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I find it strange that we have the words of Jesus talitha coum reported also in aramaic (siryiac), because there is no apparent reason to preserve the original language of exactly those words and not of the other ones, seemingly much more important from the point of view of their spiritual teaching, like those in verse 36 for example.

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Mark also records the exact words of Jesus which he uttered in crucifixion :

Eloi Eloi, lama sabachthani [Mark 15:34 KJV]

Whilst Matthew reports the Hebrew of Psalm 22 (My God, my God, why hast thou forsaken me ?) which Jesus speaks in his passion, Mark reports the actual dialect in which Jesus spoke those words.

Mark refers in the opening verse of his gospel account to the words of Malachi, and he also refers to Isaiah, regarding the sending of John the Baptist as a preparatory ministry to that of Jesus. But Mark quotes Malachi first, despite Isaiah preceding Malachi and despite Isaiah being a greater prophet with a more significant ministry historically.

Mark is therefore pointing to his purpose in writing his book, namely to the Messenger of the Covenant of whom Malachi speaks.

Mark's book has similarities to the epistle to the Hebrews which speaks of the Apostle of the covenant, a title not otherwise given to Jesus himself.

So, again, in this particular incident, Mark is drawing attention to the speaker of the covenant, the actual person who is appointed to bring in a covenant that will supersede the first covenant spoken to Israel in the wilderness at Sinai. How momentous this is !

And how momentous, here, in this place, when a damsel is raised from the dead. Until here, very few have been so raised, only by Elisha in ancient times. Thus the singularity of the occasion. But it will become more common : the widow of Nain's son, Lazarus, Jesus himself, Eutychus . . .

John records Jesus' own emphasis on the importance of the speech of the Son of God in this context, the context of the raising of the dead :

Verily, verily, I say unto you, The hour is coming, and now is, when the dead shall hear the voice of the Son of God: and they that hear shall live [John 5:25 KJV]

In this he refers to something spiritual. But he expands his words almost immediately :

Marvel not at this: for the hour is coming, in the which all that are in the graves shall hear his voice, [John 5:28 KJV]

The very voice of this One shall raise from a spiritual death to a new Life.

And the very voice of this One shall raise the dead in resurrection, globally.

He is the Messenger of the Covenant, sent to speak that New Testament.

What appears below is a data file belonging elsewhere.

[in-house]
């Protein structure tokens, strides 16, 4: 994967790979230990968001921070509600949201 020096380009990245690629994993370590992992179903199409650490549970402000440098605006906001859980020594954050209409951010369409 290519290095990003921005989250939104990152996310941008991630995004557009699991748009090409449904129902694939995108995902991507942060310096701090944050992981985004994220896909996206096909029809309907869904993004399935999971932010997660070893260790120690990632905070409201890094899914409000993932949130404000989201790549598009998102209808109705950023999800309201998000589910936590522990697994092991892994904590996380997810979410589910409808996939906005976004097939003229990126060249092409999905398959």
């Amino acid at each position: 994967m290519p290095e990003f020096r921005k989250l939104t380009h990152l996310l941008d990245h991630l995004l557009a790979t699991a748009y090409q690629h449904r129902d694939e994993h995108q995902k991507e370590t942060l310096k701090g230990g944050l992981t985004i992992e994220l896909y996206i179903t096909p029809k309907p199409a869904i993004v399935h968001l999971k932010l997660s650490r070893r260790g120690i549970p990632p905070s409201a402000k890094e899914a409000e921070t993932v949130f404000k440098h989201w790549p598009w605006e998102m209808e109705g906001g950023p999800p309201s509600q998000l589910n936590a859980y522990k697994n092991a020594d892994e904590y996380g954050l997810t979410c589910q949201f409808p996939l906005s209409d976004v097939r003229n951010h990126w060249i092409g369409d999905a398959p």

And he is, as Malachi reports :

Behold, I will send my messenger, and he shall prepare the way before me: and the Lord, whom ye seek, shall suddenly come to his temple, even the messenger of the covenant, [Malachi 3:1 KJV]

. . . the Lord, himself.

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  • Of course I agree with the fact that Mark is referring here to Jesus' completion of the First Covenant, but my question was why exactly those words have been given in the original language. I have my own idea which I shall post soon. – Ettore Panizon Jan 22 at 18:52
  • @EttorePanizon You've missed the point of my answer. The reason for the Aramaic quote (untranslated) is to draw attention to the Speaker (the Messenger of the Covenant) not to draw (initially) attention to what he will do in regard to that covenant. First, Mark draws attention to the actual Voice of the One who enunciates a covenant and who is able to raise from the dead by - just - speaking. – Nigel J Jan 22 at 18:57
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    Sorry, you are right I missed the very point of your answer. Maybe because you were pointing at the act of utterance, I was thinking of the very words he uttered, instead. Please check my own answer. – Ettore Panizon Jan 22 at 20:29
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I would suggest that the Aramaic original words of Jesus were reported here because of kind of play of words linking up the two miracles narrated in Mark 5 and Matthew 9. In Matthew 9:20 the woman healed from her persistent bleeding (12 years) is in fact expressedly told to have thought of the fringes (kraspedon which translates tzitzit in LXX Greek) of Jesus' mantle as what to grab on to get healed, which makes us recognize it as the prayer shawl the Jews still call tallit. Now, tallit is a non biblical word of probable Aramaic origin which in Hebrew is still written with the same consonants as the Aramaic word Jesus used to address the girl: Talitha. The meaning of the fringes is quite clearly expressed by the Hebrew and Greek names of the borders of the mantle, which they had to be attached to (Numbers 15:38-39). Referring to the tallit spiritual significance, Jesus would be explaining the spiritual action he was performing upon those who were looking for shelter under his wings (cf Mat 23:37: "O Yerushalayim, Yerushalayim, you who kill the prophets and stone them who are sent to you, how often would I have gathered your children together, even as a hen gathers her chickens under her wings, and you would not!"). It may be only a coincidence, but reporting the use of almost the same Aramaic syllabes as the ones that refer to the Aramaic name of prayer mantle could be an additional way for Mark to notice a meaningful link between the two miracles of chapter 5 (beside the number of years of the woman's sickness and the girl's age 12 in both cases), and also to show in another way that Jesus' ministry is the LORD' completion of the Old Covenant of the Law and the Prophets unto the New Covenant of the Kingdom (the Law written in our hearts, when we spontaneously want to have the will of God done in our life and actively ask for it).

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